Browning Hi-Power Handgun
|Country of Origin||Belgium|
|Barrel Length||118.000 mm|
|Muzzle Velocity||350 m/s|
Contributor: C. Peter Chenww2dbaseThe Browning Hi-Power single action semi-automatic pistols were built upon ideas envisioned by John Browning for the Belgian firm Fabrique Nationale, but he was unable to complete it before his death in 1926. Fabrique Nationale's designer Dieudonne Saive completed the design in 1928 by incorporating design elements from the Colt Model 1911 pistols, which patent had just expired. The design was completed in 1935, leading to the alternate designation of Browning P-35.
Browning Hi-Power pistols were used during WW2 by both sides. Under German occupation, Fabrique Nationale produced them as Pistole 640(b) pistols for the German Army. On the Allies side, these pistols were made in Canada by John Inglis and Company; these Canadian-made pistols were popular with American and British covert operatives and commandos for their power and ammunition capacity despite the compact size.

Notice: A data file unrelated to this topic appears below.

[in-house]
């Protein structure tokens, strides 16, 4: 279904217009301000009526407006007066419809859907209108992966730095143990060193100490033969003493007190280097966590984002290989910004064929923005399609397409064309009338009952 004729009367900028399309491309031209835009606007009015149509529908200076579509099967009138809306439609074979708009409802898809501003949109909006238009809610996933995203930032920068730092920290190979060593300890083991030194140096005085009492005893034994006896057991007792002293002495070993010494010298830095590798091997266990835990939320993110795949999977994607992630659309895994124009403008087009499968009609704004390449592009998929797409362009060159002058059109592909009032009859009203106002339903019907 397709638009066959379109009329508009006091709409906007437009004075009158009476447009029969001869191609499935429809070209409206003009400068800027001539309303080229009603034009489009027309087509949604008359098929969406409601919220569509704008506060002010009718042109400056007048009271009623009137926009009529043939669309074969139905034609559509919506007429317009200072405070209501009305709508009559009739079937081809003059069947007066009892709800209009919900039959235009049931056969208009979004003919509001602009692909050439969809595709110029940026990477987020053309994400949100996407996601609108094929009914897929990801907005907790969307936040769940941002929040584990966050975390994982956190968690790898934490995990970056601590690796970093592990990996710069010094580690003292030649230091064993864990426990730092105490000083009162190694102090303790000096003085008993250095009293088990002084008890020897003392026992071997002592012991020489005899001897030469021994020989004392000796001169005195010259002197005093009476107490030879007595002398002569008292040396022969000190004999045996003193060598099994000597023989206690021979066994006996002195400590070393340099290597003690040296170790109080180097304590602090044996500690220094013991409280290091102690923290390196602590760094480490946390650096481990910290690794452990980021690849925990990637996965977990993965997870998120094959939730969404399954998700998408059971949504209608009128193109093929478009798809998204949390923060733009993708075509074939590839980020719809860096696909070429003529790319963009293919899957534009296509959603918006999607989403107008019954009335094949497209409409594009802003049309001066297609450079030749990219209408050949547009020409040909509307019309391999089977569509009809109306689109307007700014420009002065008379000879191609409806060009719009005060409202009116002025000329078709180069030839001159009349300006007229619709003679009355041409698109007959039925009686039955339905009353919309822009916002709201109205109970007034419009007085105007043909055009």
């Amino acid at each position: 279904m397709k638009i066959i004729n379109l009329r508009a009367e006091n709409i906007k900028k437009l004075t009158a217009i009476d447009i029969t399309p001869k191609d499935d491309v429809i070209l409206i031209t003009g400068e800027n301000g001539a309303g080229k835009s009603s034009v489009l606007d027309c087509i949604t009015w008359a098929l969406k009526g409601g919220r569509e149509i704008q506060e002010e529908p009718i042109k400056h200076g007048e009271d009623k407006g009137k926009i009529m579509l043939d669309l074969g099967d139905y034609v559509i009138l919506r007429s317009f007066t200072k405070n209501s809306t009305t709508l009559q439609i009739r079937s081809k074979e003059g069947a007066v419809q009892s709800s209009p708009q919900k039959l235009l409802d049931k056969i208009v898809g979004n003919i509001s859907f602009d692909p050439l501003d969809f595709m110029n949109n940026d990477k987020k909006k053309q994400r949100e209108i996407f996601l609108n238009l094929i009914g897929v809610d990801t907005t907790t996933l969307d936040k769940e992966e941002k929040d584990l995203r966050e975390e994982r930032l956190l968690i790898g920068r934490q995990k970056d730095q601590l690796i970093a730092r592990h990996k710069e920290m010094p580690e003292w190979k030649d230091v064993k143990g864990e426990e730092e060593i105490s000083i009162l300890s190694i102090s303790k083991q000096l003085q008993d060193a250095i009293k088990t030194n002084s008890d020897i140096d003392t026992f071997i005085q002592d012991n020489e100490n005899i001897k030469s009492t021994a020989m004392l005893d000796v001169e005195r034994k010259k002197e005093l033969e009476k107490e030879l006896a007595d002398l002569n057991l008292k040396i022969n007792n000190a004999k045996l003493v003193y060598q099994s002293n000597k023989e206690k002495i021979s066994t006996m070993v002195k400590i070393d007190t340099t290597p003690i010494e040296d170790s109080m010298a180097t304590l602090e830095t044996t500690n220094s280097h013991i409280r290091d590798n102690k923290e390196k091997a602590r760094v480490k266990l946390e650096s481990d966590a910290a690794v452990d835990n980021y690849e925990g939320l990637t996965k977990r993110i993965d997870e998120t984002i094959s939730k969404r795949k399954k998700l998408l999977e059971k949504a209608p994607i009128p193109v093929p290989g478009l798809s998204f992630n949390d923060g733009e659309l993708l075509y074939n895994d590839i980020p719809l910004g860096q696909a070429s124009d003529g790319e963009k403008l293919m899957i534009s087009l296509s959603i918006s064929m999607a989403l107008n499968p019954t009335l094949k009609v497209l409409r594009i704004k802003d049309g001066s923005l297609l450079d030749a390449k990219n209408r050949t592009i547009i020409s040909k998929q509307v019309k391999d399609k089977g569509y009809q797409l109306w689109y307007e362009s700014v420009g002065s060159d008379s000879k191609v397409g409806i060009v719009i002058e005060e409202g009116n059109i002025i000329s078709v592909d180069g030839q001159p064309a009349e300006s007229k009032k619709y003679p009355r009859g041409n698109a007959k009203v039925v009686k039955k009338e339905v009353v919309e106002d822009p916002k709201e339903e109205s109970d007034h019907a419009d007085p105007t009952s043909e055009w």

During the pre-WW2 period, some pistols came with a wooden shoulder stock. These wooden shoulder stocks were discontinued during WW2.
Today, Browning Hi-Power pistols are still the standard sidearm of various armies around the world, including Belgium, United Kingdom (L9A1), Ireland (Browning Automatic Pistol or BAP), Australia, Singapore, Argentina (Rosario, FM90, and FM95), and others.
Source: Wikipedia. ww2dbase
Last Major Revision: Dec 2007
Browning Hi-Power Handgun Interactive Map
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